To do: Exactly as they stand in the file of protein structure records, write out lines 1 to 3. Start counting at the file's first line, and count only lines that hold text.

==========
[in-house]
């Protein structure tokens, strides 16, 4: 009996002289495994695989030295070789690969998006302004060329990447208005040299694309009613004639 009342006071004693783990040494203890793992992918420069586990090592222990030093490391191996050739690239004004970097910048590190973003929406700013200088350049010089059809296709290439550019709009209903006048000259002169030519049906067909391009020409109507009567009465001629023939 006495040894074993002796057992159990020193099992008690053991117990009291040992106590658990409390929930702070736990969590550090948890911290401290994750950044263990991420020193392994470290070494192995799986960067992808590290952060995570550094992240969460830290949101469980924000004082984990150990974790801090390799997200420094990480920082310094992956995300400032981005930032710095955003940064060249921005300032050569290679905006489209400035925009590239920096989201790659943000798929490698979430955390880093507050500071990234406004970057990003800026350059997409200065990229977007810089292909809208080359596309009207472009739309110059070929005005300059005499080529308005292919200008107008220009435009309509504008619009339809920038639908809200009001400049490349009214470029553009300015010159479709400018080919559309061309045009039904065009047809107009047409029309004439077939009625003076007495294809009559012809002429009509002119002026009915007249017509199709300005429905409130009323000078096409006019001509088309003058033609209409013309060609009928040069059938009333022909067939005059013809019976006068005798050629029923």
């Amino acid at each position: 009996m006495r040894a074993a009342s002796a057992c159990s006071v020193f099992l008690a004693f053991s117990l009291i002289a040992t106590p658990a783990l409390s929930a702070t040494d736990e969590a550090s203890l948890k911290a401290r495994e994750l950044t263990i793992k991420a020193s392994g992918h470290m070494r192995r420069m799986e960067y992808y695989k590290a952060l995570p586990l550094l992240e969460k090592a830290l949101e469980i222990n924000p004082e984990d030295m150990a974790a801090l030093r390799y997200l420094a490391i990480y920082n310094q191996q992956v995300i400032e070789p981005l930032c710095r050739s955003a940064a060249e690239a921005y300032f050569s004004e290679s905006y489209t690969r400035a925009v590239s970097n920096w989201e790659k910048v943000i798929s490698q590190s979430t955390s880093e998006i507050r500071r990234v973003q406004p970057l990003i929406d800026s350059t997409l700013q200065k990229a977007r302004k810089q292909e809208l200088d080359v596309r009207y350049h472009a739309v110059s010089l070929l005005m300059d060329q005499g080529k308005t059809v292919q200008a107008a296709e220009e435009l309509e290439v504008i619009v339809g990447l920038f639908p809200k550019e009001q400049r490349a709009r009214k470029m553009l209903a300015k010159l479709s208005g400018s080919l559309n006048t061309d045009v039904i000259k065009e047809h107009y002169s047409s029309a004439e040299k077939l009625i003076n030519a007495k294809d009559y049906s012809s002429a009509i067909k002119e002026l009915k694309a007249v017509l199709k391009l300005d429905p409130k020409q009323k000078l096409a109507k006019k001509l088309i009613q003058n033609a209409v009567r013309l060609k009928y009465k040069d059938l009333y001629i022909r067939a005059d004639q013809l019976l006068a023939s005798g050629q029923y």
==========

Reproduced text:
[in-house]
């Protein structure tokens, strides 16, 4: 009996002289495994695989030295070789690969998006302004060329990447208005040299694309009613004639 009342006071004693783990040494203890793992992918420069586990090592222990030093490391191996050739690239004004970097910048590190973003929406700013200088350049010089059809296709290439550019709009209903006048000259002169030519049906067909391009020409109507009567009465001629023939 006495040894074993002796057992159990020193099992008690053991117990009291040992106590658990409390929930702070736990969590550090948890911290401290994750950044263990991420020193392994470290070494192995799986960067992808590290952060995570550094992240969460830290949101469980924000004082984990150990974790801090390799997200420094990480920082310094992956995300400032981005930032710095955003940064060249921005300032050569290679905006489209400035925009590239920096989201790659943000798929490698979430955390880093507050500071990234406004970057990003800026350059997409200065990229977007810089292909809208080359596309009207472009739309110059070929005005300059005499080529308005292919200008107008220009435009309509504008619009339809920038639908809200009001400049490349009214470029553009300015010159479709400018080919559309061309045009039904065009047809107009047409029309004439077939009625003076007495294809009559012809002429009509002119002026009915007249017509199709300005429905409130009323000078096409006019001509088309003058033609209409013309060609009928040069059938009333022909067939005059013809019976006068005798050629029923």
């Amino acid at each position: 009996m006495r040894a074993a009342s002796a057992c159990s006071v020193f099992l008690a004693f053991s117990l009291i002289a040992t106590p658990a783990l409390s929930a702070t040494d736990e969590a550090s203890l948890k911290a401290r495994e994750l950044t263990i793992k991420a020193s392994g992918h470290m070494r192995r420069m799986e960067y992808y695989k590290a952060l995570p586990l550094l992240e969460k090592a830290l949101e469980i222990n924000p004082e984990d030295m150990a974790a801090l030093r390799y997200l420094a490391i990480y920082n310094q191996q992956v995300i400032e070789p981005l930032c710095r050739s955003a940064a060249e690239a921005y300032f050569s004004e290679s905006y489209t690969r400035a925009v590239s970097n920096w989201e790659k910048v943000i798929s490698q590190s979430t955390s880093e998006i507050r500071r990234v973003q406004p970057l990003i929406d800026s350059t997409l700013q200065k990229a977007r302004k810089q292909e809208l200088d080359v596309r009207y350049h472009a739309v110059s010089l070929l005005m300059d060329q005499g080529k308005t059809v292919q200008a107008a296709e220009e435009l309509e290439v504008i619009v339809g990447l920038f639908p809200k550019e009001q400049r490349a709009r009214k470029m553009l209903a300015k010159l479709s208005g400018s080919l559309n006048t061309d045009v039904i000259k065009e047809h107009y002169s047409s029309a004439e040299k077939l009625i003076n030519a007495k294809d009559y049906s012809s002429a009509i067909k002119e002026l009915k694309a007249v017509l199709k391009l300005d429905p409130k020409q009323k000078l096409a109507k006019k001509l088309i009613q003058n033609a209409v009567r013309l060609k009928y009465k040069d059938l009333y001629i022909r067939a005059d004639q013809l019976l006068a023939s005798g050629q029923y």